Back in 1952, when coal was king, a “High Authority” was set up to collect an “equalisation levy” on coal producers with below-average costs, and limit the subsidies that could be granted to producers with above-average costs. Mr. Ricketts explained that this levy funded the European institutions and in 2002 when the ECSC Treaty expired, the remaining monies were used to create a trust fund for coal and steel research – the RFCS. He commended the European Commission for its successful modernisation of the RFCS legal basis to allow bigger investments in research and a change of direction in line with the European Green Deal. He thought it fitting that coal industry levies were now being used to help transform the industry.
On the current energy crisis, Mr. Ricketts said finding replacement suppliers for the 50 million tonnes of Russian coal that the EU imports each year was the first challenge. Poland, he said was lucky to still have many underground coal mines, while Germany, the Czech Republic and eight other member states in eastern and south-eastern Europe could rely on their lignite mines.
On future research, Mr. Ricketts mentioned the opportunities to use more coal mine methane and believed that the new RFCS Technical Guidelines covered the most important areas of the coal transition, including coal power plant repurposing, to point the industry in new directions. He hoped that the “just transition” would leave no one behind, as promised by the Commission, and wished those preparing proposals the best of luck as they build on the foundations of coal.
Dr. Oliver Then, Managing Director of VGB Energy, congratulated the Commission on its management of the RFCS over the last twenty years and looked forward to the next twenty as the EU, if not the continent, moves to climate neutrality. He showed coal’s current role in heat and power supply, noting that some EU countries are still heavily reliant on coal while others are as dependent on fossil gas. The phase-out of coal would require investment in RES and energy storage, but also a “bridge” whose type and length was uncertain given the changing perspective on fossil gas, he mulled.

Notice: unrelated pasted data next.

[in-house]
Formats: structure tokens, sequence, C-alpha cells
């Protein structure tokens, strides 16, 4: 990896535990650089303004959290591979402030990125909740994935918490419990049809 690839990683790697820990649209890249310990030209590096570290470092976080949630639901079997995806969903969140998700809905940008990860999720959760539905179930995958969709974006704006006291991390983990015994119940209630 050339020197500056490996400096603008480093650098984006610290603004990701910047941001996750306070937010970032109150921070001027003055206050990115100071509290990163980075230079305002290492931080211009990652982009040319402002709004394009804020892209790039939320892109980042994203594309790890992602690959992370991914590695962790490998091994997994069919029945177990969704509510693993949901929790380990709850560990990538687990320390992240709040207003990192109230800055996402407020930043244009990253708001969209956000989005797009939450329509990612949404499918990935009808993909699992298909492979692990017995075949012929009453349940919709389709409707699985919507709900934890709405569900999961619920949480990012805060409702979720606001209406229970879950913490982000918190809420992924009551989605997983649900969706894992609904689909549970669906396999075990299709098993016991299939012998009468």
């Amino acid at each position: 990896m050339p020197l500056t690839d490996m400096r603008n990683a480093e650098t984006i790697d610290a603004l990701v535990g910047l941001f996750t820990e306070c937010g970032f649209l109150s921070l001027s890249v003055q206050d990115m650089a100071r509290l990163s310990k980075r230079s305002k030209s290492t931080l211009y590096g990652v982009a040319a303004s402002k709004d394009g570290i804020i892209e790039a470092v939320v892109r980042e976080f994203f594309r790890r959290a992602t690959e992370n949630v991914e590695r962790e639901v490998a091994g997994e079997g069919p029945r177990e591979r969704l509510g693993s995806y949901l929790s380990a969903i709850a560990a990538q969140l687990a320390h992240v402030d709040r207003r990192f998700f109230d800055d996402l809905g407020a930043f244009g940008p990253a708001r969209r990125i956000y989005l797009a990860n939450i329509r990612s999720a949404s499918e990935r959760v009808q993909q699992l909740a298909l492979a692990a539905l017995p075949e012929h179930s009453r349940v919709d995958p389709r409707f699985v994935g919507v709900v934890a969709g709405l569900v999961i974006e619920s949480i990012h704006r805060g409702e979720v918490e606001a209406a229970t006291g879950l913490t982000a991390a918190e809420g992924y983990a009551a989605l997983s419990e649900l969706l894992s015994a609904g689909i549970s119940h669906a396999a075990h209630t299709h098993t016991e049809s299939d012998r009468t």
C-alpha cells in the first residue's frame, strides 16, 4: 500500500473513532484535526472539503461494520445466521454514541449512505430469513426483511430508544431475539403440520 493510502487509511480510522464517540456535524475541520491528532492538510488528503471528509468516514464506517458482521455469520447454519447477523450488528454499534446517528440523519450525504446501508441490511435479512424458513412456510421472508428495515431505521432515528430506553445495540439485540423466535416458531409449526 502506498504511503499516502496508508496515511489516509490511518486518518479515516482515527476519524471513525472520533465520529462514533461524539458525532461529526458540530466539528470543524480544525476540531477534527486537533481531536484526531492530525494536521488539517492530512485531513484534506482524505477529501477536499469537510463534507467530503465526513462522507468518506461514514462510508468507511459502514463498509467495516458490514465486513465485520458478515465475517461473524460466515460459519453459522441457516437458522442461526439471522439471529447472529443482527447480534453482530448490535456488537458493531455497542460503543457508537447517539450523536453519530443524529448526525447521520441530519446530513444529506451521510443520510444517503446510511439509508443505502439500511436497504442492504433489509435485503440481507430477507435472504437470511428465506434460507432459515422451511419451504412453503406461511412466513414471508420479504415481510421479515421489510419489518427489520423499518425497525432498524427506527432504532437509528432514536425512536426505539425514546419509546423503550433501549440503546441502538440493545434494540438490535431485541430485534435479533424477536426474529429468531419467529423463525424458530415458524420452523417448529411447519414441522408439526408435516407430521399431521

Dr. Then took participants on a voyage from the 1950s to 2030s during which times the priorities for coal power research had evolved from increasing capacity and availability to meet demand, through reducing emissions and improving efficiency for sustainability, to today’s requirement of maximising flexibility to balance RES and repurposing of former power plant sites. He showcased COMTES700 – an RFCS project which built on earlier Framework Programme projects with the aim of building a coal power plant operating with high efficiency at 700°C – and RECPP which was laying the foundations for future projects involving power utilities from across Europe. Real projects that make the best, energetic use of existing assets with new technologies was a goal that the RFCS was well placed to support, he concluded.